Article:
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The Chris Bosh effect
Posted By Paul Flannery On June 4, 2012 @ 7:23 pm In General | 6 Comments
MIAMI — Kevin Garnett is a problem. During the 152 minutes he’s been on the court in the Eastern Conference finals he’s scored 82 points and grabbed 43 points. To put it in simpler terms: He’s getting 20 and 10 every night and there hasn’t been a whole lot the Heat can do about it.
They’ve tried Ronny Turiaf, Joel Anthony, Udonis Haslem and even LeBron James with varying degrees of success, which is to say, not that much. (Anthony has the best defensive numbers, but his start in Game 4 didn’t stop the Celtics from hanging 61 points on Miami in the first half.) No matter who the Heat throw at Garnett, they can’t counter the stark reality that he is taller, more athletic and more skilled than anyone they have to guard him.
There’s another issue here and that is that none of those three have much to offer in the way of offensive ability. Haslem can step out and make mid-range jump shots, but most of those tend to come off defensive breakdowns. It’s not like the Celtics wants him taking uncontested 15-footers, but it’s also not as if Miami is running a lot of action to get him those jumpers.
Without a scoring threat to defend, Garnett is thus free to roam the paint and cause havoc. When Garnett is in there to protect the paint, the Heat are shooting 62 percent at the rim. When he’s not they’ve made a shocking 22-of-23 shots at the rim. (That’s 96 percent, by the way. Ninety-six percent!) A KG with no one to check on the defensive end is a dangerous KG and the key to the Celtics’ halfcourt schemes.
The Celtics’ two wins in Boston have made this a three-game battle of attrition and all the lineup shuffling in the world can’t hide the fact that the C’s have two huge matchups advantages with Garnett and Rajon Rondo serving as the other. The Heat can’t do anything about Rondo besides throwing out numerous defenses and combinations that he seems to solve like he’s working over a Rubik’s Cube.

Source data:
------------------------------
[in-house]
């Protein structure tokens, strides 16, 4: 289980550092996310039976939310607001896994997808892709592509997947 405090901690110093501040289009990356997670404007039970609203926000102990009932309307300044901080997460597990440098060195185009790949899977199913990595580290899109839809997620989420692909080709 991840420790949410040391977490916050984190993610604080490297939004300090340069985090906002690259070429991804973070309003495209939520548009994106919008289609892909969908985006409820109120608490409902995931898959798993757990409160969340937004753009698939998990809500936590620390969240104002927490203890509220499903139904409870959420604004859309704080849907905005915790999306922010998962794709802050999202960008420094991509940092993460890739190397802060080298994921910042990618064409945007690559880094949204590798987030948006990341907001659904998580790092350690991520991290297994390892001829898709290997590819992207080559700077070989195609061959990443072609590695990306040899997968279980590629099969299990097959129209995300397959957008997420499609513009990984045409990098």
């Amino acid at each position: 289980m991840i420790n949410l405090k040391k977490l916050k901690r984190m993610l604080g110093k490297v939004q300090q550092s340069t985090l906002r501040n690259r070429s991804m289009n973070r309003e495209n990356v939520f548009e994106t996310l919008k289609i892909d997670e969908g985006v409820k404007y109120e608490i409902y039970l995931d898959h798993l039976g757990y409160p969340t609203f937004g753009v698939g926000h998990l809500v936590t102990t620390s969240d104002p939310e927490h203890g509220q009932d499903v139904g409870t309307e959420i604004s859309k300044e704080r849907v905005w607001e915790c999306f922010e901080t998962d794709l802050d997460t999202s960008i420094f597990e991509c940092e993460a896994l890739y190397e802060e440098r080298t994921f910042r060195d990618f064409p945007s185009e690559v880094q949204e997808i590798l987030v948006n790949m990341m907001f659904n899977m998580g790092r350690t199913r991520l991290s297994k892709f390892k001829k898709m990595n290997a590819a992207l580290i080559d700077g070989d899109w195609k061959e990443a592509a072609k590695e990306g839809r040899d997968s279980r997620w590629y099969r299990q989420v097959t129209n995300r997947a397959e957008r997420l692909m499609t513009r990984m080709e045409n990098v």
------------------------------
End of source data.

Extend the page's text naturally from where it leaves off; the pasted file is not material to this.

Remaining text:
This is where Chris Bosh enters the picture. He’s been out since Game 1 of the Pacer series with an abdominal strain – the same kind of injury that kept Garnett out of the lineup for nine games in 2008 – and in that time the Heat did quite well, winning five straight games to close out the Pacers and the first two of this series. It seems clear that if Miami had its way, it would keep Bosh under wraps until the finals.
There’s no telling how much Bosh will be able to give the Heat, but just by stepping on the court he offers an offensive weapon that has to be guarded and there’s really no one on the Celtics’ roster who can check him besides Garnett. He’s too big for Brandon Bass and too skilled for Greg Stiemsma and Ryan Hollins.
Just having Bosh on the floor changes the equation dramatically for Garnett and the Celtics. Their defensive gameplan in this series has been predicated on doubling Dwyane Wade and James whenever possible – mostly Wade – with Garnett either serving as the first line of defense or the last line against everything else that happens.
“We’ve prepared every game like Bosh is going to play,” coach Doc Rivers said. “Eventually he will, and maybe tomorrow.”
If Bosh is able to play in Game 5 – and if he’s able to be effective — the series takes on a completely new outlook. The small lineup that has proven so effective will have to be augmented. Garnett will have an important defensive responsibility and possibly Bosh will be able to slow down KG’s offensive game. That’s a lot to ask of a player coming from back an injury, but Garnett and the Celtics have forced the issue.
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